Freed captive Joshua Boyle is facing a slew of assault charges just months after he and his young family were released in Pakistan from five years of captivity.
The 15 charges against Mr. Boyle include assault, sexual assault, unlawful confinement and misleading police, according to documents filed in an Ottawa court. The offences are alleged to have occurred in Ottawa between Oct. 14 and Dec. 30. The names of the alleged victims are protected by a publication ban.
Mr. Boyle's lawyer, Eric Granger, said he can say very little about the case at this point. "Mr. Boyle is presumed innocent. He's never been in trouble before. No evidence has been provided yet, which is typical at this early stage," he said in an e-mail, adding that his client has been through a lot of late.
"He's only very recently been released, and nobody goes through what he's been through and just picks up where he left off in 2012. I don't have any more specific insights than that."
Mr. Boyle is to appear in an Ottawa court on Wednesday morning.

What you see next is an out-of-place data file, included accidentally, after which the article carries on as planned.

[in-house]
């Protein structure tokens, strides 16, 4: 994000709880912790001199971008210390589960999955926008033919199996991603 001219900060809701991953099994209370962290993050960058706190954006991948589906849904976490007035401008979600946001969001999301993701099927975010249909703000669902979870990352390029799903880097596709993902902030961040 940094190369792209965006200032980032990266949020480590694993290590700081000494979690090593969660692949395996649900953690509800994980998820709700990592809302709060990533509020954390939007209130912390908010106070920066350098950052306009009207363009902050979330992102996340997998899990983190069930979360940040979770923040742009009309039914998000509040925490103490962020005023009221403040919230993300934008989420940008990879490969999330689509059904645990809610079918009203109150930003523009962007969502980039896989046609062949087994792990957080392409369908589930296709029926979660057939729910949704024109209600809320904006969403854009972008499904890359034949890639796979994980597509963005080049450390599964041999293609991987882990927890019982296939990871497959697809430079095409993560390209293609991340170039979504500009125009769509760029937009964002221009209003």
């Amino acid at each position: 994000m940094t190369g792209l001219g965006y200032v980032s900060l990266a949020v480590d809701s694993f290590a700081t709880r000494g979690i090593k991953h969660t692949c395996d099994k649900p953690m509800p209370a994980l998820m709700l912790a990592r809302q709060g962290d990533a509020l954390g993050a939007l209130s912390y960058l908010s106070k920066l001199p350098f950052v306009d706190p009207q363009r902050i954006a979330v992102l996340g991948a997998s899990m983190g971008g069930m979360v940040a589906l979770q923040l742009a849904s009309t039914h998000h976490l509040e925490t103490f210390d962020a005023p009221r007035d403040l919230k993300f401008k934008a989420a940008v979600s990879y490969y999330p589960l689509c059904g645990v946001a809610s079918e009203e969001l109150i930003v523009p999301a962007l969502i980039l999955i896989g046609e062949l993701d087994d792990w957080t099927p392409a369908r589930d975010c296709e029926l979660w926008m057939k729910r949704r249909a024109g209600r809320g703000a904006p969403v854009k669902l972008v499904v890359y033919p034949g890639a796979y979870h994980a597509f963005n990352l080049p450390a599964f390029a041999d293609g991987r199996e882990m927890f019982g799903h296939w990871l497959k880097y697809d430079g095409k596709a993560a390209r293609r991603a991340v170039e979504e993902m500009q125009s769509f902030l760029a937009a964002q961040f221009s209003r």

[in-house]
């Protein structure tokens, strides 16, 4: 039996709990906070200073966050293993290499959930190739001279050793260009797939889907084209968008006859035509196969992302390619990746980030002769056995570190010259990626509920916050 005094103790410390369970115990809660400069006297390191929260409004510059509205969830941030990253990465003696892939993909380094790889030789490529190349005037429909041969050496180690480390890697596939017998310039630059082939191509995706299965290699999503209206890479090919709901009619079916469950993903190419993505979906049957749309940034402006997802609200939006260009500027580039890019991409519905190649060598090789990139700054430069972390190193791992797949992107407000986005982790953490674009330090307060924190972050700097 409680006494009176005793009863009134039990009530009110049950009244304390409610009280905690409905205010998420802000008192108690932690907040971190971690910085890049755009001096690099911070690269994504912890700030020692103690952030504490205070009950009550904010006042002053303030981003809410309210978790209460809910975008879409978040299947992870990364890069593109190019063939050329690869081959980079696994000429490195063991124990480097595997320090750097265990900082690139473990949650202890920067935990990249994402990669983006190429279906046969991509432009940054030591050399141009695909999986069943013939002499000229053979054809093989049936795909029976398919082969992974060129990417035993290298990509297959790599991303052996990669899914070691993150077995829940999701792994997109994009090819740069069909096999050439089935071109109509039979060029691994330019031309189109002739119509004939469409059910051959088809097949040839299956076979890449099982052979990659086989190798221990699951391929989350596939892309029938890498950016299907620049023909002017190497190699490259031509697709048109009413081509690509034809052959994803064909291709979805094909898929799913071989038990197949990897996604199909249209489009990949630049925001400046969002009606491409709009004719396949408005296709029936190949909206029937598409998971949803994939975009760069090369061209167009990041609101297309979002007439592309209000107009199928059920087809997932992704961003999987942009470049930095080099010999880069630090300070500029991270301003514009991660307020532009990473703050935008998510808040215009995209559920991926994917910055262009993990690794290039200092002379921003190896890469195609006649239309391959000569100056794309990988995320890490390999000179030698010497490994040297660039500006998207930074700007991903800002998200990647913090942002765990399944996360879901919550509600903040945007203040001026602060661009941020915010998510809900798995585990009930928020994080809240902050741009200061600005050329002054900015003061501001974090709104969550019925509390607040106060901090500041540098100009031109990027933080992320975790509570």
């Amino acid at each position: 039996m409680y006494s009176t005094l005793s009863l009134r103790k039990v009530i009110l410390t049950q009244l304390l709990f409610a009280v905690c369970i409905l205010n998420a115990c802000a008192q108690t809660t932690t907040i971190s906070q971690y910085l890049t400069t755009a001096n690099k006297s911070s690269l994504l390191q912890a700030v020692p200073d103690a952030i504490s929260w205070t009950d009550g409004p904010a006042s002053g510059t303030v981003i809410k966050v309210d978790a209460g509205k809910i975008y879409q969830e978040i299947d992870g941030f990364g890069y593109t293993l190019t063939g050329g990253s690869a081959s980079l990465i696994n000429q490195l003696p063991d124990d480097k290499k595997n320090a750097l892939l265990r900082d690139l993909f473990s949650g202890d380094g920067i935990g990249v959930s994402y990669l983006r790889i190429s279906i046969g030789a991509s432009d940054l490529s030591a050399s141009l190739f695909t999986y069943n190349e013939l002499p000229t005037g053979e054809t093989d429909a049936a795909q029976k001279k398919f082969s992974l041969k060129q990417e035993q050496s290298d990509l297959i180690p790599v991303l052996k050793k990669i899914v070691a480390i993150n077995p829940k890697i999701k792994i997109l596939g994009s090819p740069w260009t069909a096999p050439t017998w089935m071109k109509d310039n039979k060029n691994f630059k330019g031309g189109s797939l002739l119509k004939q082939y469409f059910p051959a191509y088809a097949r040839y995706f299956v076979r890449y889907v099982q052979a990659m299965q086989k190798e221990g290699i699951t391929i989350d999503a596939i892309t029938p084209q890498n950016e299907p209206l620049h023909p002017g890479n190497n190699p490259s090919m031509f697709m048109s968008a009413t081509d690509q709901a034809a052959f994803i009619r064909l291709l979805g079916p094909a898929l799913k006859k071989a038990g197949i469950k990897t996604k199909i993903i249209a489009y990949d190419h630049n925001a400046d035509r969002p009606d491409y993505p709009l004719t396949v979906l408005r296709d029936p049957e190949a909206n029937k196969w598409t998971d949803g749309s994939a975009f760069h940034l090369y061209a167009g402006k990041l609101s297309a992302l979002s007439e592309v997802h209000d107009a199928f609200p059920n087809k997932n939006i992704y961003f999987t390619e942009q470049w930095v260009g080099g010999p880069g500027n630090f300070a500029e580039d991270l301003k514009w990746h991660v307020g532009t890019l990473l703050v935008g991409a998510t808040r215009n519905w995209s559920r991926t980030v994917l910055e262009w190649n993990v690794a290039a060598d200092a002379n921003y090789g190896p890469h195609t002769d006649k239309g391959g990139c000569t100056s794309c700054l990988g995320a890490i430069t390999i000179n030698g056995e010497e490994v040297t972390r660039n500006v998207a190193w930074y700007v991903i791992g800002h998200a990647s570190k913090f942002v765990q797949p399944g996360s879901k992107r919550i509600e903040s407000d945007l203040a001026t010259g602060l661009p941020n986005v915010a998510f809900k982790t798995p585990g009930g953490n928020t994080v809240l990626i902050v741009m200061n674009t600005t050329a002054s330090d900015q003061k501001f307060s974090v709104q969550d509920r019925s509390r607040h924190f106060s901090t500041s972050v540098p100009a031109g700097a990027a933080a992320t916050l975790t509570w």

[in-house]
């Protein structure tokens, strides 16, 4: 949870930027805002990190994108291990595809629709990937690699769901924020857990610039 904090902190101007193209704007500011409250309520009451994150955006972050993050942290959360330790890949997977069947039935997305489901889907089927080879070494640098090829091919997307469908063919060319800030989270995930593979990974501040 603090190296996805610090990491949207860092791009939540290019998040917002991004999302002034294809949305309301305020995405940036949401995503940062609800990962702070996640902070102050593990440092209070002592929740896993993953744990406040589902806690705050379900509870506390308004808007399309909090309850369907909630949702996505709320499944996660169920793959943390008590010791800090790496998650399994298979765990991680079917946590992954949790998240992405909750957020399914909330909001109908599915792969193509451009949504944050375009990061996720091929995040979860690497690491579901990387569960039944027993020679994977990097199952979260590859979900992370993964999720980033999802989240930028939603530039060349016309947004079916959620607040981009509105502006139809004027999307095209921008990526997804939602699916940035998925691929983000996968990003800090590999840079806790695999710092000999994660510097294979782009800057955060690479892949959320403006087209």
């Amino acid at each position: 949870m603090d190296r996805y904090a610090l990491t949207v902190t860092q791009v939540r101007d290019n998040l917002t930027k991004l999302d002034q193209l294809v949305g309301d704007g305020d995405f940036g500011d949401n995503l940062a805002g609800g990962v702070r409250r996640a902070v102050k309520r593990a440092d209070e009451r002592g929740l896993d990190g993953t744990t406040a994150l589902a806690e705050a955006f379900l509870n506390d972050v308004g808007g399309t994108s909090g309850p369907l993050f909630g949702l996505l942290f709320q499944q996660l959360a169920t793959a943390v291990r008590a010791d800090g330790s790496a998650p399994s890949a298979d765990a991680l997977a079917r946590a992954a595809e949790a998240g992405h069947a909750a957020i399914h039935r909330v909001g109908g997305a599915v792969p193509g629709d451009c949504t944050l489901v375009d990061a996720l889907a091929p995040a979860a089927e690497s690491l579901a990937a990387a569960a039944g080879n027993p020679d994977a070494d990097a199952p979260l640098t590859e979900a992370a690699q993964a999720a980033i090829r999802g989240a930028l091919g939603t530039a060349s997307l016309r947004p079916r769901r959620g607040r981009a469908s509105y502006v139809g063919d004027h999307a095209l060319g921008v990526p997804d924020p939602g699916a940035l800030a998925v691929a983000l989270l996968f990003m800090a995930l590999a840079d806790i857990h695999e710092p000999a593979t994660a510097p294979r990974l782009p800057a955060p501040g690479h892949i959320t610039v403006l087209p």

A week before Christmas, Mr. Boyle posted to Twitter pictures of him and his family visiting Prime Minister Justin Trudeau in his Centre Block office.
A spokesman for the Prime Minister's Office would not comment on an ongoing investigation, but the office previously confirmed the meeting between Mr. Trudeau and the Boyle family took place.
Mr. Boyle was married to Zaynab Khadr, the sister of former Guantanamo Bay detainee Omar Khadr, a decade ago. Five years ago, he was kidnapped while travelling to the Afghanistan-Pakistan border regions with his second wife, an American named Caitlan Coleman.
The couple have three children, who were born in captivity. Their kidnappers, the Haqqani network, are a group of militants linked to the Taliban and designated as a terrorist group by Canada.
(After the family was freed and arrived in Canada late on Oct. 13, Mr. Boyle said the Haqqani network killed another child in infancy.)
Matters stalled for years while the couple was in captivity, but the Canadian-U.S. family was suddenly freed this fall, although no ransom is known to have been paid. In the aftermath, U.S. officials hailed Pakistan for a successful military intervention, and Mr. Boyle described being in the trunk of a car during a shootout that led to his family's freedom and his captors being killed.
Last week, the White House released a statement describing the hostage release as one of U.S. President Donald Trump's signature foreign-policy accomplishments during his first year in office.
After the rescue, officials flew Mr. Boyle and his family to London, and then Canada.
With a report from Laura Stone in Ottawa